Mountain Biking - To true or not to true?
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05-03-02, 05:42 PM
I have a small story about my ride today!!
I am on a path in some of the woods that i ride. I am going 15-16 mph and then out of nowhere is a pond!!!! so i slam on the brakes (yes i do have on my new brakes on so im not used to them :( , if i didnt me and my bike would be in the water! so i notice that my rear end flys up really fast so i let go of the front sightly.
The bike starts to fall to the side and i bail off the bike. the bike slides right into this tree to my side and i notice when i pull it up and rear tire is bent in a place about 1cm. so i get on it and ride home with out a rear brake because i had to disconnect it so it wouldn't rub the whole time.
So now i am here once again with a newbe question!!
I was just at my lbs last week for a tire true and some other stuff to get fix. No i am faced with the fact that i need to go back and get it done all over again. So this leads me to 2 questions :
1) should my rim bend like this, or is a very cheap/weak rim? (don't really have money to get new ones :( spent all my last money on the brakes)
2) Is there any way that i can true the tire myself athome (and still have it as goos as my lbs can do it)? how much is the average truing?
thank you for your help!
Sounds like a nasty spill. Yes, it is normal for even high-quality rims to bend a bit under such adverse conditions. Although a cm is ALOT of lateral play, you may be able to salvage the rim. If you have not worked much with wheels, show your rim to a good local bike mechanic or a trusted, mechanically-inclined fellow cyclist, to determine whether the rim ought to be replaced. (The more abrupt the bend is, the more likely you are to have damaged the rim irreparably. One can often tune out a lazy, gradual warp or bend by judiciously adjusting the tensions/lengths of various spokes.)
if you seem to be needing to true your wheels it might be worth getting a wheel building kit that you can use to true your wheels, might be worth learning to do, maybe. then again its not really expensive to get the lbs to do it for you, but if you have some spare time and a little cash .....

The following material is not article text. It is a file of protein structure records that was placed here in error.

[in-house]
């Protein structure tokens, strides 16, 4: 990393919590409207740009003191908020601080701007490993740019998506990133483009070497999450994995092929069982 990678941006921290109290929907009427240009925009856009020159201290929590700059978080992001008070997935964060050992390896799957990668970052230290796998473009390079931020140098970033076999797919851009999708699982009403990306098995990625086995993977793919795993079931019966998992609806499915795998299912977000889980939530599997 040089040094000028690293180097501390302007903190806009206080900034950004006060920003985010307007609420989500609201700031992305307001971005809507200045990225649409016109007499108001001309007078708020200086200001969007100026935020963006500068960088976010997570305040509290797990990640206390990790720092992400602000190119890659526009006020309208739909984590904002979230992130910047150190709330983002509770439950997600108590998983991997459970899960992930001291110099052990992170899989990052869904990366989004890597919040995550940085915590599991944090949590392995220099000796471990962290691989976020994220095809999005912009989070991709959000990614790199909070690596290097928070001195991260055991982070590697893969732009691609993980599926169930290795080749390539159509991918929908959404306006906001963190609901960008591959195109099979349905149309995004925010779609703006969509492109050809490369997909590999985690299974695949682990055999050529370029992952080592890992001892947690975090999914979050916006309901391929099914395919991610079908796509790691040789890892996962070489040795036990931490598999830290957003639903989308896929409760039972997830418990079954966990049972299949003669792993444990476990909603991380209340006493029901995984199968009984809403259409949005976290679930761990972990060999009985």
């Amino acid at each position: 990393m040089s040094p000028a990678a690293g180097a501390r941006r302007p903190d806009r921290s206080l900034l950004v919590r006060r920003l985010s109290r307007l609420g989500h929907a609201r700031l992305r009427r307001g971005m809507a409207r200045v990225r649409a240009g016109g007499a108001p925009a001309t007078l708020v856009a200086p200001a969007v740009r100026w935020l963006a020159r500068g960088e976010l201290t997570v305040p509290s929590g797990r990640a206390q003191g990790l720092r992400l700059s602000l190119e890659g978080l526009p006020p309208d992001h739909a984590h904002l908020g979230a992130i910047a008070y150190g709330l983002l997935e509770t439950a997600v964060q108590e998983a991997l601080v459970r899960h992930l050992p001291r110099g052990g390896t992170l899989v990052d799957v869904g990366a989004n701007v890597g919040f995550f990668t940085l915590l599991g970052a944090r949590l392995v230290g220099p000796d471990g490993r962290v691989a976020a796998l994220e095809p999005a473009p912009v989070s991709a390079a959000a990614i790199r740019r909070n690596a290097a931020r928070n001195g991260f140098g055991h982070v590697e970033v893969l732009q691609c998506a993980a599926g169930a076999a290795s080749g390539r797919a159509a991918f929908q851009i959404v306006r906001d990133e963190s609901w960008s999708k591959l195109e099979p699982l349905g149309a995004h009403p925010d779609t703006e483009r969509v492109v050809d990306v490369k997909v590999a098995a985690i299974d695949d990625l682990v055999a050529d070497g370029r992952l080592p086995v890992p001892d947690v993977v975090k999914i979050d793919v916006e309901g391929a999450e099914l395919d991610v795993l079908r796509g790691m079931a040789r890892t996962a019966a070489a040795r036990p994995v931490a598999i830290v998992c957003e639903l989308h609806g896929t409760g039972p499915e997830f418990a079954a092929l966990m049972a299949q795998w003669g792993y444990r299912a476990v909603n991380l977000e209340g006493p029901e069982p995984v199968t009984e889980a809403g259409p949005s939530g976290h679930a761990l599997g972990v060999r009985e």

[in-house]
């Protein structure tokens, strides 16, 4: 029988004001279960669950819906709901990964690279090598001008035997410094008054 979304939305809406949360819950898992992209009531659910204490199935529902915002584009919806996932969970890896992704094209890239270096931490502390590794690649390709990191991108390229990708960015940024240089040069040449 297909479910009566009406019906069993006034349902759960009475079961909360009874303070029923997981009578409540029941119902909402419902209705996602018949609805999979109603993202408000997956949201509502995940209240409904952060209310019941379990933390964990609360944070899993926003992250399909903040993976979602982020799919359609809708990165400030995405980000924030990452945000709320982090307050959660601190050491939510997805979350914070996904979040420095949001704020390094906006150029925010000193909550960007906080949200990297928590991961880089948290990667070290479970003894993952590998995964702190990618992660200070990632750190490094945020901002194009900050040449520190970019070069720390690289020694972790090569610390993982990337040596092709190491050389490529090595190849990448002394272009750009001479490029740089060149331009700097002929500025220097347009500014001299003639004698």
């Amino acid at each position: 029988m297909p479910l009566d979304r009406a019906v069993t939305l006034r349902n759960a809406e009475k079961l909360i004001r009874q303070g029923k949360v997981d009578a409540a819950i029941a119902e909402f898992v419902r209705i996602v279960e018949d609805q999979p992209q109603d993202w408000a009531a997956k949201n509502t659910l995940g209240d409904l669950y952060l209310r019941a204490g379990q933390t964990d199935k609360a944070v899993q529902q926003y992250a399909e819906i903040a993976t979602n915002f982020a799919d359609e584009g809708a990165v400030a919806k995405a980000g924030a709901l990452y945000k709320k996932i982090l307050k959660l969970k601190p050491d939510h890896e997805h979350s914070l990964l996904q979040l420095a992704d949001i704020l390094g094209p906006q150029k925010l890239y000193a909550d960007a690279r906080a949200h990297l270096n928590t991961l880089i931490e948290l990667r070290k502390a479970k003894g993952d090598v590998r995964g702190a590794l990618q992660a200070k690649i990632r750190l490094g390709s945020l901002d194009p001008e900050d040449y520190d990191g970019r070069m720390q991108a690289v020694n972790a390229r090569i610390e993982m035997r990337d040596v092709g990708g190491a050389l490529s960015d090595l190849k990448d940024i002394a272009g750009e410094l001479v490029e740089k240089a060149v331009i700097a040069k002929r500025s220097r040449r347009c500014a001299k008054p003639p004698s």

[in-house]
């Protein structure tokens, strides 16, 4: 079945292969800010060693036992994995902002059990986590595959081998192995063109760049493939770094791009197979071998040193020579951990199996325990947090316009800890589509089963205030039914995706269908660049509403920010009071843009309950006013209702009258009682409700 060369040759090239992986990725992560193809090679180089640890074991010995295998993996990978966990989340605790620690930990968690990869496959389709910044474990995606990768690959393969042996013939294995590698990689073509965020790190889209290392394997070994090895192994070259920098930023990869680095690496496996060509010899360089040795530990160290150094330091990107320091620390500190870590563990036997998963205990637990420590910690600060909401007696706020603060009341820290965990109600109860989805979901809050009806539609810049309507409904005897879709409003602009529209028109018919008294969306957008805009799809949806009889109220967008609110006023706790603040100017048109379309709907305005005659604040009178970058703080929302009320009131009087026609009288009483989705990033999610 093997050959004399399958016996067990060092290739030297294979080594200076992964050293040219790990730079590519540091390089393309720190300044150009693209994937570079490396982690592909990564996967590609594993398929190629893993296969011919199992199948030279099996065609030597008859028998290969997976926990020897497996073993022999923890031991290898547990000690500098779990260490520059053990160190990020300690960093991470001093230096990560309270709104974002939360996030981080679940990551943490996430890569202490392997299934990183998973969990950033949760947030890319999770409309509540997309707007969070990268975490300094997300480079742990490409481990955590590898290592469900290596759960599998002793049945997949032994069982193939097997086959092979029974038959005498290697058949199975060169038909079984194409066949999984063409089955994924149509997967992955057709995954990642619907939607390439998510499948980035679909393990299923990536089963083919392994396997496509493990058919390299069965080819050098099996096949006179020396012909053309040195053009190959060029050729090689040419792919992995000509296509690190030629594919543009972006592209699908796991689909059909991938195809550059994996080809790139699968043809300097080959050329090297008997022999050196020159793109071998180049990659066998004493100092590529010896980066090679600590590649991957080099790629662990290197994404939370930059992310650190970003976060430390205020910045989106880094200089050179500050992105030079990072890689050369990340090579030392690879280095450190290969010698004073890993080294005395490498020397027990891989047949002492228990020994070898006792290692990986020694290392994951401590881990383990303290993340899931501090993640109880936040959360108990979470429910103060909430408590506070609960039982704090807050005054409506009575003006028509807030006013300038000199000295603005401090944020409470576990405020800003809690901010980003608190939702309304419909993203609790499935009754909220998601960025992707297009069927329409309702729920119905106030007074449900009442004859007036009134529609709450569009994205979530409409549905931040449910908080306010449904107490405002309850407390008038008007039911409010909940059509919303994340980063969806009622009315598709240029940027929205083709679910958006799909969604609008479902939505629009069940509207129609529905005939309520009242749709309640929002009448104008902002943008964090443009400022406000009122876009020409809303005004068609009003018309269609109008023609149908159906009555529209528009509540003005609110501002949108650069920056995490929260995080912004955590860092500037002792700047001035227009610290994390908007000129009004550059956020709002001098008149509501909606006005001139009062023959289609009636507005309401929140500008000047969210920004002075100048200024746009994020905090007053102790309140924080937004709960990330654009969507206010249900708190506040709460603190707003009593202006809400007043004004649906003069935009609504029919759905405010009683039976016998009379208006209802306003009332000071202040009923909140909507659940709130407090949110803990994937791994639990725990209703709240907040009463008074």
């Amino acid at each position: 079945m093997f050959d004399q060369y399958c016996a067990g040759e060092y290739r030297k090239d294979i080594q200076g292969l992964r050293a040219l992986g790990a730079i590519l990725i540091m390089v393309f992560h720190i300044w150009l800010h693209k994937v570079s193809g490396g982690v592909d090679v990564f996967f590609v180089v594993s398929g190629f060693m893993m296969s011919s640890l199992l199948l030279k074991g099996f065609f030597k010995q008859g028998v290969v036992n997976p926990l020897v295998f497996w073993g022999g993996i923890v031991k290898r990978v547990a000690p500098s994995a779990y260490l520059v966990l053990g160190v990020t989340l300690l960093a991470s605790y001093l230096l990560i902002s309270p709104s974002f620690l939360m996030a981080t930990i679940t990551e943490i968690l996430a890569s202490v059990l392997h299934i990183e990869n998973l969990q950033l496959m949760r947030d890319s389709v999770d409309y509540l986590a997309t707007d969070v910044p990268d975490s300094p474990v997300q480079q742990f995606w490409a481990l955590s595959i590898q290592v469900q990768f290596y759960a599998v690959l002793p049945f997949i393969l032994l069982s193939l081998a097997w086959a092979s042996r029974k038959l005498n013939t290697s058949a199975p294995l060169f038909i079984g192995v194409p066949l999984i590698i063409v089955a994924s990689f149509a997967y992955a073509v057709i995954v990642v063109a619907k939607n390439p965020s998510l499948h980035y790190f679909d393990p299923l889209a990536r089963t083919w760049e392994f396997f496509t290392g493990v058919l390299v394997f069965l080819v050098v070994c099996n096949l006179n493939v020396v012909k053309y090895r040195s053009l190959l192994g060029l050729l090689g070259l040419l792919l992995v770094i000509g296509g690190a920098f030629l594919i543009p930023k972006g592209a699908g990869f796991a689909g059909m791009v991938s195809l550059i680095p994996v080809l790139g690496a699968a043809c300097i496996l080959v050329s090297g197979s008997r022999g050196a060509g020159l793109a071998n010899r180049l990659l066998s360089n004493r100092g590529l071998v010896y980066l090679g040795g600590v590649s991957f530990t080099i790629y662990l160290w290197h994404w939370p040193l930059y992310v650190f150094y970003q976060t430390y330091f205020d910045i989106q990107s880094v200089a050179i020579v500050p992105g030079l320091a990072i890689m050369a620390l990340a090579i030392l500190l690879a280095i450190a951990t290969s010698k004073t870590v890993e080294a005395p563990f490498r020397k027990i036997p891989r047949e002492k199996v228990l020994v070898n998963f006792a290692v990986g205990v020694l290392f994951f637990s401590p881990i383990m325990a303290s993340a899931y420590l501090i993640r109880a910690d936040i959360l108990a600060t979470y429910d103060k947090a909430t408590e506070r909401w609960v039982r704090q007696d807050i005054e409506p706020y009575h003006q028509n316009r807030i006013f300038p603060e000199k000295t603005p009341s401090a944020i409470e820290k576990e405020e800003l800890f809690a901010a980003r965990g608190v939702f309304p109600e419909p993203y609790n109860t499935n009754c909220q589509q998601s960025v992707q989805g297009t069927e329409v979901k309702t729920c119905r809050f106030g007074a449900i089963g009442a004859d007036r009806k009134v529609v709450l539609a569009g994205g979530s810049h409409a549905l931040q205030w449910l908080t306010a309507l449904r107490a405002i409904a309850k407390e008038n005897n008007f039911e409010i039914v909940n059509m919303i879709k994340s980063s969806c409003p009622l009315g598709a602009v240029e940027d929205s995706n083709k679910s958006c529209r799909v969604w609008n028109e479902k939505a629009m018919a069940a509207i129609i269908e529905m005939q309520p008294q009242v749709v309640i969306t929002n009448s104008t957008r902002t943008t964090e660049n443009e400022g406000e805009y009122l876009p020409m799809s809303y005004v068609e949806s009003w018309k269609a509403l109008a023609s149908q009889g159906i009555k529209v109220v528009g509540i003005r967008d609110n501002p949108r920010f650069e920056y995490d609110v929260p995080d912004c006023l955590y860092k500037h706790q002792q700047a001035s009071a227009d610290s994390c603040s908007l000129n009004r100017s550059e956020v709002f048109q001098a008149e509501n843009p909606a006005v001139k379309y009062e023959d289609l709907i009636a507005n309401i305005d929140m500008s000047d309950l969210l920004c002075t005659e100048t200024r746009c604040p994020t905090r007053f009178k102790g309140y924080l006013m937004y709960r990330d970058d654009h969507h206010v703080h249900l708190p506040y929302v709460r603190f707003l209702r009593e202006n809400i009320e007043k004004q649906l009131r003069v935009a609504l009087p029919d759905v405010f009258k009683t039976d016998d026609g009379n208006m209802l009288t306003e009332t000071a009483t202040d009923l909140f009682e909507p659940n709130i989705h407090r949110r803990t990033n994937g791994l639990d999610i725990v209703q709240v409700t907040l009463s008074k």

this one helps adjust trueness/ roundness to 0.2mm :rolleyes:
And check out the Minoura Wheel Building kits, there is a cheaper one and a more expensive one.
Hope this helps :beer:
05-04-02, 11:46 AM
Ok well i go to my lbs andt tell me that they will charge me 35 for the job and that the rim will not be fully streight. what do you think that i should do.
should i go just for a new rim or what?? i mean the rim that they will be fixing is stock rim that i'd say didn't cost the 35 that they are now going to charge me.
should i just save my money and get a nice set of rims that will be much better or should i pay the 35 and (seemingly) be back there next week?
Here is a rim im looking at: (weight is not to much of a problem sence i am ony 130 ibs and would rather not have a light weak rim then a heaver rim that will not need to much work done on it.)
2002 Sun Rhyno Lite Rim 32 hole Rim
Price $30 on pricepoint
Price point also has a special:
2002 Shimano LX Wheelset with Sun Rhyno Lite Rims
Includes Front and Rear wheels, with skewers.Straight guage spokes,brass nipples.8 or 9 speed compatible.
05-04-02, 11:48 AM
OK well i went to the LBS and just sayed F it and now on tuesday i will get my rear tire back and it will have a nice new 2002 Mavic 517 Rim on it. It came out to be $78 they are going to fix the rim that i have now to the best that they can do and i will have that as a spare. so now i shouldn;t have to many problems with rims.
Thank you for your help
05-04-02, 04:36 PM
Unless you have a factory support team with unlimitted spares, maybe you should moderate your riding style. Ponds dont just come out of nowhere. if you are riding a new trail, you should explore it before speeding along.
Racers ride along cleared circuits and often inspect the course before the race.
In an emergency stop, you can reduce rear-end rise by shifting your weight right back along the saddle. Although crashing is hard to avoid altogether when doing extreme riding, it should be a point of pride to stay on the bike.
You should be able to true the rim fairly well without a truing stand. These are useful if you build up a lot of wheels or need to re-true regularly.
05-04-02, 10:57 PM
Found a guy in my area that has a true stand. Most of the time i can stay with the bike, just this time i was getting used to my new brakes and lets just say that they are a lot better than the last ones that were on the bike before. (now that i think about it, i should maybe have been a bit more carefull.)
All i know is that this is one of those expensive leasons in life
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